If you can't decide on just one storage format, consider a combination project. This could include a short video to go along with a book, a written transcript of a video or a CD-ROM that includes video and text. And videos can eventually be transferred onto DVD.

Price: Video is the cheapest format, with prices starting at $1,000. CD-ROMs begin at about $5,000. Creating a manuscript ranges roughly between $3,000 and $7,000; hardcover books of the completed manuscript would then run about $50 to $60 each. DVDs are the costliest option because of their higher production price, says Rosing.

If you've already penned your family history (on a computer) but just need someone to "clean it up" and transform your writings from a disk to a book, the price can be as low as $400, says Bob Joyce, APH president and owner of Hawthorne House, a Santa Ana, Calif., print-memoir business www.bookzone.com/hawthorne/.

You'll also want to ask a personal historian about the cost for additional recordings or books. Some offer package deals for an order of 10 to 25 copies of a video or book.

Time: Again, video is the easiest—a video without extensive effects can be completed in about a month. Depending on the amount of work involved, a book can take up to nine months to complete and a CD-ROM can take a year.

Prior to sealing the deal, ask for a contract or letter of agreement that outlines the specific service and cost and describes the final product. Read it carefully, questioning anything you don't understand.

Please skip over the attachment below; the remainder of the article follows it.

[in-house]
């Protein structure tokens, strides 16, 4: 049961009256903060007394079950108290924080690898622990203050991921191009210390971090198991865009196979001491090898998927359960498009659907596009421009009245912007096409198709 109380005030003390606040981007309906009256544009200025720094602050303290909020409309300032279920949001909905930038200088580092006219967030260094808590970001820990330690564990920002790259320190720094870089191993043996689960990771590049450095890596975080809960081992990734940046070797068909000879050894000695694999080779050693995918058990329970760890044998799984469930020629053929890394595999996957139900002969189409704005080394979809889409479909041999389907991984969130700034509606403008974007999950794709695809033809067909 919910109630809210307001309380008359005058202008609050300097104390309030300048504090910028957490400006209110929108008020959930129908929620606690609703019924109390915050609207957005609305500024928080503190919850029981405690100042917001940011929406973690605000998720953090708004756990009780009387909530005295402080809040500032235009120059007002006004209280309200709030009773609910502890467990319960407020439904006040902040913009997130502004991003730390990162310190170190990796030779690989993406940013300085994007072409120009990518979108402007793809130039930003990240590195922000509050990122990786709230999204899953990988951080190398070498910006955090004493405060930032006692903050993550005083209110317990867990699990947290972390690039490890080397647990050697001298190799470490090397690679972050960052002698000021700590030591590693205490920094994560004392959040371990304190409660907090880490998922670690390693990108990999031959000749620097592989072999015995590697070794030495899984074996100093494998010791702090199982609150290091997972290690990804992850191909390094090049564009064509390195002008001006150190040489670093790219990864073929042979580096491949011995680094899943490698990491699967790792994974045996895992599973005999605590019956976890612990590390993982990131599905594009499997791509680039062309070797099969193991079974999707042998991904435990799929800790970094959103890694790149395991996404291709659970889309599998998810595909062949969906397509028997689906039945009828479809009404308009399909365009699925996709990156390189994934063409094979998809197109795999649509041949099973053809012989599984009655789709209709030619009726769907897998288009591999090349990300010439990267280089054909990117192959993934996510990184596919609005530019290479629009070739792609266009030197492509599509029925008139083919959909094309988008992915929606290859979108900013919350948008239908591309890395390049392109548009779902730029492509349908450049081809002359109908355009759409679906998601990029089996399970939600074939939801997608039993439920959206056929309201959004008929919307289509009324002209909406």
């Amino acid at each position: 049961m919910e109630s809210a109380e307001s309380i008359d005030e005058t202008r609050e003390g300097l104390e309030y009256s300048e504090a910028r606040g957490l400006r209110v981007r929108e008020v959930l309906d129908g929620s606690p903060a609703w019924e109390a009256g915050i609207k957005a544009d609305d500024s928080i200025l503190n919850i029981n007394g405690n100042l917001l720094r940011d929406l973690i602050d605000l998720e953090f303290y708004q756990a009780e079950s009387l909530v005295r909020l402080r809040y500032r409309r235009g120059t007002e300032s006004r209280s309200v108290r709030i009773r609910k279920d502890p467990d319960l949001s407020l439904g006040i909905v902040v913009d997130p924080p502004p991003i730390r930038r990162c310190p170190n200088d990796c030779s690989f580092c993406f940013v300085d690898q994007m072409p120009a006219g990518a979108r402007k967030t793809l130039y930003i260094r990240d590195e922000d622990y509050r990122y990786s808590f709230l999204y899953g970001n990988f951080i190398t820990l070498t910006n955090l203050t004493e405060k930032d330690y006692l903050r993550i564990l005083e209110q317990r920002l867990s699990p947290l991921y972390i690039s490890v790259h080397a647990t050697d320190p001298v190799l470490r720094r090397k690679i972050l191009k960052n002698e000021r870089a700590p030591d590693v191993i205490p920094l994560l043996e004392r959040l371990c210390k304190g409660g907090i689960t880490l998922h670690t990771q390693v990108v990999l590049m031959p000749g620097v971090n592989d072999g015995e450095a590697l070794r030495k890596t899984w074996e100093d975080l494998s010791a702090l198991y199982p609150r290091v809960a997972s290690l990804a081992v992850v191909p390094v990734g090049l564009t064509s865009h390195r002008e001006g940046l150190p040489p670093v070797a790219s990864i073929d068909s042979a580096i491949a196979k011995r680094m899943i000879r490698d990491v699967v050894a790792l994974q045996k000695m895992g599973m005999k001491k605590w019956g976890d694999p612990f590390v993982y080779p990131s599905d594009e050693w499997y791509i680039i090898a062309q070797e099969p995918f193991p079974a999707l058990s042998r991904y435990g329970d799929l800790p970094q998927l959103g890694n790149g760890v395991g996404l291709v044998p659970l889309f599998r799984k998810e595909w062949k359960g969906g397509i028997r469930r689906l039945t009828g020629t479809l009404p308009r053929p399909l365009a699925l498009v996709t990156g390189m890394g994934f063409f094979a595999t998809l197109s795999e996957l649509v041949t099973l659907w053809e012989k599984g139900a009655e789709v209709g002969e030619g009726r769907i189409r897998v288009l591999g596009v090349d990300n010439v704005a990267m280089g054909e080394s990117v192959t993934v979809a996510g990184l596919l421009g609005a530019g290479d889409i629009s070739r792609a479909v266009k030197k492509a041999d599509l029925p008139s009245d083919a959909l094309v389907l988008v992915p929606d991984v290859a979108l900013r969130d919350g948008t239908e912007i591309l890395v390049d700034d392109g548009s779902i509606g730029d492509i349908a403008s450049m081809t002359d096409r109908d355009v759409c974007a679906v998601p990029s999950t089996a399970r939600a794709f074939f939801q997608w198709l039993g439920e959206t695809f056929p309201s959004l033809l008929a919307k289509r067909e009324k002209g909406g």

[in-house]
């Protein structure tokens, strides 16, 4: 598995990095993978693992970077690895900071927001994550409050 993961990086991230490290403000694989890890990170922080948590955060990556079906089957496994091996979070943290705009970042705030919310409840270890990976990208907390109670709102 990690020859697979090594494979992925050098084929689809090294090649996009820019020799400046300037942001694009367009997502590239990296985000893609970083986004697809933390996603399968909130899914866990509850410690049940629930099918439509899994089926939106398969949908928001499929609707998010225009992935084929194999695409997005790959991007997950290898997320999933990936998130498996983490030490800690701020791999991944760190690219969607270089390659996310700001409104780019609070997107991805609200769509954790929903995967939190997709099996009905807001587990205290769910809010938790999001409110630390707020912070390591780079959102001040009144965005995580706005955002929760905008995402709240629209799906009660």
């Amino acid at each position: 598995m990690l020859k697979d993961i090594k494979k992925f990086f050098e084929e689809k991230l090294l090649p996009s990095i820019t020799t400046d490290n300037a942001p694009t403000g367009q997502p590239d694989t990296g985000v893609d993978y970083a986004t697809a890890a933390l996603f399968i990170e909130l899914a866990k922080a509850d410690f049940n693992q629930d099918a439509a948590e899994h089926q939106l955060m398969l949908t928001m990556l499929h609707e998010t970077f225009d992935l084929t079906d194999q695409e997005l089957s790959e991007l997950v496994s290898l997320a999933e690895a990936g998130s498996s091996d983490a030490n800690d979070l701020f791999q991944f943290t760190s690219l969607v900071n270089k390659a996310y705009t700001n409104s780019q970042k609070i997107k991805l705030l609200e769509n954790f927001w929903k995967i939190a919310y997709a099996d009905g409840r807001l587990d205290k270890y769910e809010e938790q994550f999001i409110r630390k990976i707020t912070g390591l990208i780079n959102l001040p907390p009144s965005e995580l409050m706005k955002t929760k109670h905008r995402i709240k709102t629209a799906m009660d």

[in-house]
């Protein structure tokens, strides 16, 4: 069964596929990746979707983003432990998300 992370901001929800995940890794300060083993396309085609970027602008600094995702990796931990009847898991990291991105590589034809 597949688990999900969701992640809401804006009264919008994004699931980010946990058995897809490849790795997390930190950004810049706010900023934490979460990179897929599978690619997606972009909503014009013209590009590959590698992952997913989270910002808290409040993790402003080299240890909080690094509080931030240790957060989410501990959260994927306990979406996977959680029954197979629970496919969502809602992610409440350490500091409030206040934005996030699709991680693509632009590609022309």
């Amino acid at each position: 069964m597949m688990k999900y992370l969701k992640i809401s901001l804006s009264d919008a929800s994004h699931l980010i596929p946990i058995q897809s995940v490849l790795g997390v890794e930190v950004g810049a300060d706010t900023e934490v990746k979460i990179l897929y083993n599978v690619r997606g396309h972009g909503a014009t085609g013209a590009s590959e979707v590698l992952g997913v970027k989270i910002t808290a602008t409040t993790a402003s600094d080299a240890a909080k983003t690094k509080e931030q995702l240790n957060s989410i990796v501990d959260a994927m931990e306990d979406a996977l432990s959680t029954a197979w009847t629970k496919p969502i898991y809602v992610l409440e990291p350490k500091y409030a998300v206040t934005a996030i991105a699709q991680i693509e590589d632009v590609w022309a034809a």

Getting to work
After you commission your project, you and your personal historian will set up interview sessions. Expect to be tape-recorded or videotaped for several hours, possibly on different days. Your personal historian will ask a series of questions meant to jog your memory about your life.

A good personal historian will be sensitive to recollections of difficult times, will guide you through the process and point out any inconsistencies in your tale. "In addition to simply writing your story, we can help you include things that should be in there that you didn't think about, or advise you to take things out that could be inflammatory," says Joyce.

Once the interviewing process is complete, your historian may have follow-up questions, especially if he or she finds inconsistencies in the story told. For written memoirs, some historians will ask if they can "ghost write" a page if the person has a difficult time telling the story in a coherent manner. Personal historians may also contact you to verify dates and places, as well as spellings of names in the text or for photograph captions, before you receive the final product.

With a book, make sure you have the option of "proofing" the manuscript before it's published. You can preview a video or CD-ROM at any stage.

The finished product
When complete, a written memoir should be in the exact words of the person or people who were interviewed. A video must be properly edited, but whole segments shouldn't be eliminated unless requested. And a CD-ROM or DVD should have the proper links to archives and other segments of the project. As Joyce explains, "You want a professional finished product that you and your family will be proud of for generations to come."